As mentioned before, the power (on/off) button is located on the rear panel. There is also a rougher texture on the rear to help with grip.

On the right edge (or left edge, depending on orientation), there is a USB-C socket for charging and file transfers. All the other edges are smooth.

Initial Setup

When the tablet first starts, you are asked to select your language, before configuring your wifi network.

After this, the tablet downloads and installs the latest Kobo firmware and reboots.

After the restart, you are asked to activate the tablet by connecting it to your Kobo account, and then Kobo tries to sell you their Kobo Plus subscription. This is essentially access to a vast library of variable-quality ebooks for a set monthly fee (basically Kindle Unlimited for Kobo).

Overall, the initial configuration is very simple and intuitive.

First Impressions

Now that my Libra Color is up and running, I had a quick play around to check it out in preparation for my full review.

The first thing I did was plug it in to charge because it arrived with about 60% battery. Then I downloaded a One Piece Comic Book (CBR) so that I could check out the colours.

As with all colour e-ink (Kaleido 3) panels, you’re never going to get the same brightness, vibrancy, density, or number of colours that you would from a regular LCD screen. However, I was rather impressed by the way the Libra rendered the colours and I experienced zero ghosting whatsoever.

Next, I turned to the note-taking capabilities.

Those familiar with my Kobo Elipsa 2E review will know that I was very unimpressed with the writing feel. They use their own proprietary stylus and writing technology (rather than the tried-and-tested Wacom EMR technology used by almost every other e-ink tablet manufacturer). Sadly, nothing has changed.

Whilst it does write okay(ish), the hard-nibbed stylus and smooth hard screen do not feel comfortable to me. There is also very very little friction the pen feels slippy as it glides across the screen. In addition, there is a small but noticeable latency between what you write and what appears on the screen and after you take the stylus off the screen, there is a flash as the screen refreshes, which is very off-putting.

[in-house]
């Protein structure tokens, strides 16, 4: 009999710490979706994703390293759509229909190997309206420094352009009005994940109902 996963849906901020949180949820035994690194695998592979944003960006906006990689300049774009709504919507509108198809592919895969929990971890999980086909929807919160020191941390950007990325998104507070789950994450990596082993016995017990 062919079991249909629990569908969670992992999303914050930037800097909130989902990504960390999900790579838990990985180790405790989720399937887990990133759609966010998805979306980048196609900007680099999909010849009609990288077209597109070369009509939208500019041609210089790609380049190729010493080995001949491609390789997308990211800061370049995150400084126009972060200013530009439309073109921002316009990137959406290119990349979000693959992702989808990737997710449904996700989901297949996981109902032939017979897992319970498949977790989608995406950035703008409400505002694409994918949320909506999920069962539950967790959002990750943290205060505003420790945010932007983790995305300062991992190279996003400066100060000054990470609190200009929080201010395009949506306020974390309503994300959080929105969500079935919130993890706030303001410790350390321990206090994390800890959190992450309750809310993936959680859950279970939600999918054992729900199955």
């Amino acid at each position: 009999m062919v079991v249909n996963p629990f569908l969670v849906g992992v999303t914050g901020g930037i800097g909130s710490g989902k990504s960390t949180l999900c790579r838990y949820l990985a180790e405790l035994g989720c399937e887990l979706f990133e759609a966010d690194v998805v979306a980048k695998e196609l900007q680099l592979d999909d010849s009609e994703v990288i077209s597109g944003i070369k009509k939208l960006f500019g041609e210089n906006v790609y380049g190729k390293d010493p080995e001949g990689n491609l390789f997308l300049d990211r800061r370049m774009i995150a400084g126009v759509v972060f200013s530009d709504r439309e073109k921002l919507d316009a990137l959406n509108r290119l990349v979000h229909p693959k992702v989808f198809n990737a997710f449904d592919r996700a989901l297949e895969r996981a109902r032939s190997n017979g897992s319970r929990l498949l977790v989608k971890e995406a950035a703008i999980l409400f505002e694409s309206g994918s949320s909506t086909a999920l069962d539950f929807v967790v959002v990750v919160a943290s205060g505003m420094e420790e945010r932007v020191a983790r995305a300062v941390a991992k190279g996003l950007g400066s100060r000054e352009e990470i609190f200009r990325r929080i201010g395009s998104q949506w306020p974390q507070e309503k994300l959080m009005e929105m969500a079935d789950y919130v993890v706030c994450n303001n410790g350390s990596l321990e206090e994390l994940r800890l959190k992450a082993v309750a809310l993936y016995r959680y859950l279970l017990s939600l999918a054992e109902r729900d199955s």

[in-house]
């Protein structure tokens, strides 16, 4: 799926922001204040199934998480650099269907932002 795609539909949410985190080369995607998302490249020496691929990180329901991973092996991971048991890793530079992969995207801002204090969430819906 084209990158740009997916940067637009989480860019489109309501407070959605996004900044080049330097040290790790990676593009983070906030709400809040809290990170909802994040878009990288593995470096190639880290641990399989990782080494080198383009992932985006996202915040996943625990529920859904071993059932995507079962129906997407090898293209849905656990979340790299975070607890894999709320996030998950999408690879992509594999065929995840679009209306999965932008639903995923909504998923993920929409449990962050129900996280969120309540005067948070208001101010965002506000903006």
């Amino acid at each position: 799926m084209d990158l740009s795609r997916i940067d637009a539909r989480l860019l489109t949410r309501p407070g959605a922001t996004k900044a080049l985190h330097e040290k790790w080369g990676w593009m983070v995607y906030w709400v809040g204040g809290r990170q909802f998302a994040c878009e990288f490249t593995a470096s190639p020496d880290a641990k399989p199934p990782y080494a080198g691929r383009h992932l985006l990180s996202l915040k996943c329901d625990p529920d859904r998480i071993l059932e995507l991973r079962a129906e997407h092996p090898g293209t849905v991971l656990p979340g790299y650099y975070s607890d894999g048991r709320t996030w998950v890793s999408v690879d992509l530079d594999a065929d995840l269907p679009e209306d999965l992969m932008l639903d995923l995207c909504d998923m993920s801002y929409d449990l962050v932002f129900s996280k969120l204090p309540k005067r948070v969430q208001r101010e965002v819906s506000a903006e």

I’ll be the first to admit that I do not have the best handwriting in the world, but the Kobo actually manages to make it look a lot worse than it really is.

To be perfectly honest, if I was doing a lot of writing, I would find it very frustrating. What’s more, there’s nowhere on the sleep cover to attach your stylus, so this has to be carried separately.

So, my first impressions are that the Kobo Libra Color should be considered as a small portable color e-reader that allows you to take the odd quick note. The reading experience is very pleasant but any kind of long-form note-taking will not (in my opinion) be a nice experience.

So if you plan to buy an e-ink tablet primarily for writing, I would give the Kobo Libra Color a miss. If you mainly plan to read colour e-books (e.g. Manga) and want the ability to make infrequent notes, then I think the Libra Color is great value for money. I think note-taking should be considered as an added bonus rather than the main purpose.

However, admittedly, these are my first impressions, and I reserve the right to change my opinions in my full review (coming soon) 🙂


About the author

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Dan Dutton is passionate about E-ink writing tablets, which bring together the pleasure of writing on paper with the power of digital technology. When he bought his first tablet, he realised that there wasn't a lot of unbiased information available for people that were considering buying an E-ink tablet, and so he built eWritable.

3 thoughts on “Kobo Libra Color: Unboxing & First Impressions”

  1. Slight correction with regard to the stylus; it’s not proprietary to Kobo. It’s actually using MPP(microsoft pen protocol) 2.0, which is what is used on their surface tablets and many other PCs and Chromebooks. While i’d still prefer Wacom and not having to charge a pen, there are still cheaper aftermarket MPP 2.0 alternatives to buying Kobo’s way overpriced stylus.